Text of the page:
Unravelling The Global City Debate on Social Inequality: A Firm Level Analysis of Wage Inequality in Amsterdam and Rotterdam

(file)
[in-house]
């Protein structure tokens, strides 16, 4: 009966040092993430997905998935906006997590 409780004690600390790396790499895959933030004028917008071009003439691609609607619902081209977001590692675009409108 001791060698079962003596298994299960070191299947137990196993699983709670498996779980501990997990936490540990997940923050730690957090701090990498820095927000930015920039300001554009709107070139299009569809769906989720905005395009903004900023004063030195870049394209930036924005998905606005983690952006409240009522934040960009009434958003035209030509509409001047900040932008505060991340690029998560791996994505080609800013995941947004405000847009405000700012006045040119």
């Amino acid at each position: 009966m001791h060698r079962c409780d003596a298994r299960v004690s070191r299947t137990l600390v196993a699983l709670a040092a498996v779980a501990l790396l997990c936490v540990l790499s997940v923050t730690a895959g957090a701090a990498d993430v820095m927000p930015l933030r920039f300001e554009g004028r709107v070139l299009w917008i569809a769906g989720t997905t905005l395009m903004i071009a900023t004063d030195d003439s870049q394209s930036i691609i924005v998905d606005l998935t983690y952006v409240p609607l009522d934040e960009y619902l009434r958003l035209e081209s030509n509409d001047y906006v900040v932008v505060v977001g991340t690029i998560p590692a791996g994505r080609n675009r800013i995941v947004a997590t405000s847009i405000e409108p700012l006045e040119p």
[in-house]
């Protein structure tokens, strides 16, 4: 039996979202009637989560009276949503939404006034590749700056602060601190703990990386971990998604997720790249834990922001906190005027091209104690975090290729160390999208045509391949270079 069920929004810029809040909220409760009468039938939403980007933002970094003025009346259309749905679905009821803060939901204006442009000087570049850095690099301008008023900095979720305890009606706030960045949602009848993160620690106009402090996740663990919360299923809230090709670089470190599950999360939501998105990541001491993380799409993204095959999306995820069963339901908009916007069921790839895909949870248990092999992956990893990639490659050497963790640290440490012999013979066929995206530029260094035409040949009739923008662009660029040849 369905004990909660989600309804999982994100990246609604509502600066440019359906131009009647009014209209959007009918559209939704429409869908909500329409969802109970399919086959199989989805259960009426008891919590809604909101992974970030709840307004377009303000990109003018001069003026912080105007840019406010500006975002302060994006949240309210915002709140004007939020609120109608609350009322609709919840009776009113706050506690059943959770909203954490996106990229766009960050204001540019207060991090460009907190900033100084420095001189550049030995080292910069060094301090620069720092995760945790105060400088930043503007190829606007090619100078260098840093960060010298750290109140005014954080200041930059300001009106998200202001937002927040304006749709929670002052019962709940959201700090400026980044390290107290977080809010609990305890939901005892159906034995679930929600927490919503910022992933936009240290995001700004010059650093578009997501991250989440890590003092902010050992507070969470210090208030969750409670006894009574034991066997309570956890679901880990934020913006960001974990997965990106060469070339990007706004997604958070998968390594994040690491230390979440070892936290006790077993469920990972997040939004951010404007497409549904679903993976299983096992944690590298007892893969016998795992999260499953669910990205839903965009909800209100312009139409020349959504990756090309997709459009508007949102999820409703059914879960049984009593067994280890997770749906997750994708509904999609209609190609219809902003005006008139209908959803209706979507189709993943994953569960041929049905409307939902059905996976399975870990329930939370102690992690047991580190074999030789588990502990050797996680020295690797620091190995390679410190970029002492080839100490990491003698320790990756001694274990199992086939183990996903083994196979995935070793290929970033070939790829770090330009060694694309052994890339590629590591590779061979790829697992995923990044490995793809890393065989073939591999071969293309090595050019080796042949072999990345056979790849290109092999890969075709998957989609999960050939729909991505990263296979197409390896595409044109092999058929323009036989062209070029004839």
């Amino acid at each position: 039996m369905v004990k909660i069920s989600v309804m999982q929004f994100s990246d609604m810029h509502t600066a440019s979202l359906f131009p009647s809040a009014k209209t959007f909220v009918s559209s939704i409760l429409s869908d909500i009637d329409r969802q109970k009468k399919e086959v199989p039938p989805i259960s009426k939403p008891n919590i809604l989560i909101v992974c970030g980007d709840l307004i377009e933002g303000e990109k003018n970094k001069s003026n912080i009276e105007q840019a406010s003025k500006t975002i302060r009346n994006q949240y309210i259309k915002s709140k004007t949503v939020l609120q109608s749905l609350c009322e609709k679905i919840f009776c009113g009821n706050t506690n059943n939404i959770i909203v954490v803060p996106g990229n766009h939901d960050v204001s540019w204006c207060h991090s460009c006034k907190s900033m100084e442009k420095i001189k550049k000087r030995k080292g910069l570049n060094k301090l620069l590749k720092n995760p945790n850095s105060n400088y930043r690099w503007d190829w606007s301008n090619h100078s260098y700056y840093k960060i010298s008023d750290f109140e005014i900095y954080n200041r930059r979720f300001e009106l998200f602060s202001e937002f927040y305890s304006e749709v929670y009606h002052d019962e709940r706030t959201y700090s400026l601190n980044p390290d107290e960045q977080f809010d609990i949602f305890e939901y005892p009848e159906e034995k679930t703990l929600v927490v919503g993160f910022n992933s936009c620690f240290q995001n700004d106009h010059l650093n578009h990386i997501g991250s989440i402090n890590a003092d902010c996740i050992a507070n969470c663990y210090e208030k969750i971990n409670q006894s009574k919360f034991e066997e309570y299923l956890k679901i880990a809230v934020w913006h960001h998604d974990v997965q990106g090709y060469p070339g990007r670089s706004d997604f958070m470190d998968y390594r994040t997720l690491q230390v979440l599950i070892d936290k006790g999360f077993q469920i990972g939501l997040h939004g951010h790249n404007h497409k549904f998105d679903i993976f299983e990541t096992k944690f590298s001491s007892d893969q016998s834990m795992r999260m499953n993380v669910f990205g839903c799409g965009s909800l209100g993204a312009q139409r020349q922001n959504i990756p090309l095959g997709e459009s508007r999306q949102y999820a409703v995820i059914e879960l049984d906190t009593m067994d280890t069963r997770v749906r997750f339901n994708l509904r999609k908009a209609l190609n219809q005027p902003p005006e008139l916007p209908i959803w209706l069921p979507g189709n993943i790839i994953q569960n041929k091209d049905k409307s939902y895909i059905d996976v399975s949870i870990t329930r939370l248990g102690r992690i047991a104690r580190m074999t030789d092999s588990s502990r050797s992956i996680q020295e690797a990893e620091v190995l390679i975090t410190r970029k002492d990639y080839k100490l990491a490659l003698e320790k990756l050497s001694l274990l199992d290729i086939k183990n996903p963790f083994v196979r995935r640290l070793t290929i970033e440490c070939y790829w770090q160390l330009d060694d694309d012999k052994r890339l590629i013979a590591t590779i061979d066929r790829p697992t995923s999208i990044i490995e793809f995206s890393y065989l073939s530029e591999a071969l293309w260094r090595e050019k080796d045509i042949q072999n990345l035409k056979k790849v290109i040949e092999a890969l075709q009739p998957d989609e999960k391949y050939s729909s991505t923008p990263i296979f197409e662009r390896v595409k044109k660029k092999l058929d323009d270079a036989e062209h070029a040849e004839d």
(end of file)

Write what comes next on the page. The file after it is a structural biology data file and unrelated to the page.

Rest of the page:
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In this article, an assessment is made of the consequences of globalisation for urban wage inequality. Using data on employers in the Dutch cities of Amsterdam and Rotterdam, it is shown that simply equating global city formation with globalisation, when it comes to urban wage inequality—which is the common research practice in urban studies—leads to a blind spot for the impact of international competition, falsely equates economic restructuring with globalisation and strongly overrates the impact of globalisation on the urban wage structure. Global city formation does not lead to polarising tendencies, while exposure to international competition leads to upgrading tendencies.